Sustainable tourism in Indonesia: Memoir of a walking tour.

It was a beautiful morning on Sunday, April 30th. The humidity of the morning made it clear that it would be a hot day. I was in Batu Layar, a small Indonesian village, to join a walking tour with a local named Han. He had started a new business to give foreigners a taste of village life, and I was going to join a family of four from Poland.

Han had met Pablo on the beach the day before, and he had invited him to join the tour. Han’s new business was all about showing visitors what life was like in Batu Layar. The tour started at the local masjid, which was a fitting starting place since it was the center of village life. Klaudia and Pablo arrived with their two children on scooters.

Han welcomed us to Jalan Jalan Kampung, which translates to “village walk”. Han’s three children joined us, and we quickly made introductions before the tour started. We navigated through narrow alleyways and met locals along the way. Everyone in the village knew each other, and everyone greeted us with smiles and curiosity.

A couple of the warungs were already open, and people were arranging their goods for the day. We learned that all the homes in the village had been rebuilt after the devastating earthquake in 2018. Residents had to sleep in tents for a year before the government reconstruction program kicked in.

The rebuilt homes were very basic with cement skimmed walls and tiled floors. The homes were tightly packed together and varied in size from two to three-bedroom homes, with an average size of only 40sqm- the size of our lounge area.

As we exited the narrow alleyways, we were suddenly immersed in a lush green tropical landscape. The village of Batu Layar was located in a valley surrounded by lush green hills. Thick green foliage with palm trees was what greeted us when we gazed up from the village. It felt like we were on the movie set of Jurassic Park, without the hungry dinosaurs.

Batu Layar consisted of two hamlets, and we were moving from the first one which had a much more tightly compacted layout to the second one, which was more spread out. Even though it was a beautiful clear day, we were covered by the shadows of thick foliage. We made a few stops along the way for the children to interact with some animals. We stopped in at someone’s outdoor kitchen, and she showed us her baby. We walked along a river and got to cross it by foot. Fortunately, I was wearing sandals, and the fresh running water provided a cool relief to our feet.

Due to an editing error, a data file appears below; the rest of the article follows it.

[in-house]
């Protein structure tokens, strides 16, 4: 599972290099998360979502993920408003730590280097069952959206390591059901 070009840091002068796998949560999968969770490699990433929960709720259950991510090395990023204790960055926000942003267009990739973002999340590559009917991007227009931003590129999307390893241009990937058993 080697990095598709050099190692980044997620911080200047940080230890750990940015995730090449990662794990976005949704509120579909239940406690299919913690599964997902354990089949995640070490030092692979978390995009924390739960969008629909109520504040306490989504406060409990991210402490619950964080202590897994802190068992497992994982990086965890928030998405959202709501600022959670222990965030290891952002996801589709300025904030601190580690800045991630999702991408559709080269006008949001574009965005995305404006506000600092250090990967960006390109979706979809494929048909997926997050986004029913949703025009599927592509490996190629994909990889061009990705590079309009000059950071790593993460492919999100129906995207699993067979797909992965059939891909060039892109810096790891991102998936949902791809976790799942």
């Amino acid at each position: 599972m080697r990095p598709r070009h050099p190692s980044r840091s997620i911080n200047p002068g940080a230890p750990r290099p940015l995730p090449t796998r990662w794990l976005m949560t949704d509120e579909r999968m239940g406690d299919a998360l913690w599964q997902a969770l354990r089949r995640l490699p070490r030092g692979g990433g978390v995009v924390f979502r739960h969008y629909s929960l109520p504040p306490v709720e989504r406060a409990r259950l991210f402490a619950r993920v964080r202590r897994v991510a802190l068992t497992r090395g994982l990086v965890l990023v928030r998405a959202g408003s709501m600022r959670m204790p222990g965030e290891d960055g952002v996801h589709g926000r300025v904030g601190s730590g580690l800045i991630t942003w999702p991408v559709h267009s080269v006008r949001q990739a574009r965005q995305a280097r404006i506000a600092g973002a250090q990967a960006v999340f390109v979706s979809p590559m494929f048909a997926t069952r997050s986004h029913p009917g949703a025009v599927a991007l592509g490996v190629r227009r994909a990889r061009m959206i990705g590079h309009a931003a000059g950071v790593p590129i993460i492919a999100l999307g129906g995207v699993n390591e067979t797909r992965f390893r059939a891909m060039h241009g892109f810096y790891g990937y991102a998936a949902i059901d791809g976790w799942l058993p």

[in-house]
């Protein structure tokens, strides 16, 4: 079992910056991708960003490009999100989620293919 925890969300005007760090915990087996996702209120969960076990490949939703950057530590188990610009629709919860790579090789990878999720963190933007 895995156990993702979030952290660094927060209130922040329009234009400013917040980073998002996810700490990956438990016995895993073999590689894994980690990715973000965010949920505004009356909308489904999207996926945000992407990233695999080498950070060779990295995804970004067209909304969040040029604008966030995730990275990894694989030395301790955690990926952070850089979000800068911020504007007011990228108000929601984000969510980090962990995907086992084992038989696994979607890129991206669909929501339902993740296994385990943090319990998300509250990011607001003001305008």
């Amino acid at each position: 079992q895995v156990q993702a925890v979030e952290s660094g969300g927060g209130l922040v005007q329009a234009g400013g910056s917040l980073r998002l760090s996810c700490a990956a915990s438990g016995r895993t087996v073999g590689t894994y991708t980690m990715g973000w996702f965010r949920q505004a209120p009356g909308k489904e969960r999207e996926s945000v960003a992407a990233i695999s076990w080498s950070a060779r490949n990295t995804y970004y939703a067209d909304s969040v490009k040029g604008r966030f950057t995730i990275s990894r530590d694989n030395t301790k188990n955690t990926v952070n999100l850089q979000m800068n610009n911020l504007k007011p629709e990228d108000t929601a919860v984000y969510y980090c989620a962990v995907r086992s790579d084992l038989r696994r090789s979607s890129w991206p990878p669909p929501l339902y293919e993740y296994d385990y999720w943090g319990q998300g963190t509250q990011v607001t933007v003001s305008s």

Our next stop was at a small house that made a traditional coconut brew and brown palm sugar. We were invited in to see how the brew was manufactured. There was a huge pot of brew boiling on an open fire, and surprisingly the room was not as hot as we expected. We got to sample the sweet drink, and the Polish couple bought some brown sugar which came in a coconut shell.

We were then invited to have some traditional Lombok kopi at their small beruga. A beruga is a raised wooden structure with a roof where families and friends eat and socialize. The house did not have any visible neighbors. We were sitting in the middle of a tropical forest, on a traditional beruga, drinking a coconut brew and kopi. The tour so far had been an amazing experience.

We headed back to Han’s home where his wife had been preparing our meal. He didn’t have much space at his home, so we were shown towards his brother’s home,

just a few steps away. The house is located right by the river, and the beruga is positioned perfectly on the edge of the water. We’re handed freshly chopped coconuts with straws, and Ana brings out the food, taking the time to explain each dish.

The setting is idyllic, and we enjoy the company of a local family along with the fresh coconuts and delicious food. The Soto Ayam, a traditional local dish made with chicken, lontong, noodles and rice vermicelli, is served in a spicy broth of fresh vegetables. The Gado Gado, a traditional salad with steamed vegetables, lontong, fried tofu and tempeh, all covered with a tasty peanut sauce dressing, is equally delicious.

We sit at the beruga, savoring the food and chatting, completely immersed in the tropical environment. Pablo exclaims that this is the best meal he’s had on the island and that joining this walking tour has been the highlight of his visit. I couldn’t agree more.

When we arrived in Indonesia in June 2022, the minister of tourism had spoken about attracting tourists after the lockdown. He wanted to build a new narrative for their tourism offering around serenity, spirituality, and sustainability. Klaudia and Pablo were precisely the kind of tourists he had in mind.  They were not interested in seeking out parties and night clubs.  They wanted to experience a different culture and expose their children to a simpler way of life.

After a month in Indonesia, they were keen to show their children that life is not just about the latest Playstation console or accumulating more stuff. By embarking on this walking tour, they gained a better appreciation for what they have.

If you plan to visit the island of Lombok, I strongly recommend reaching out to Han and booking this walking tour.

And if you’re looking to experience this way of life every day, don’t hesitate to contact me. I can show you how I escaped the rat race to live a simpler life.

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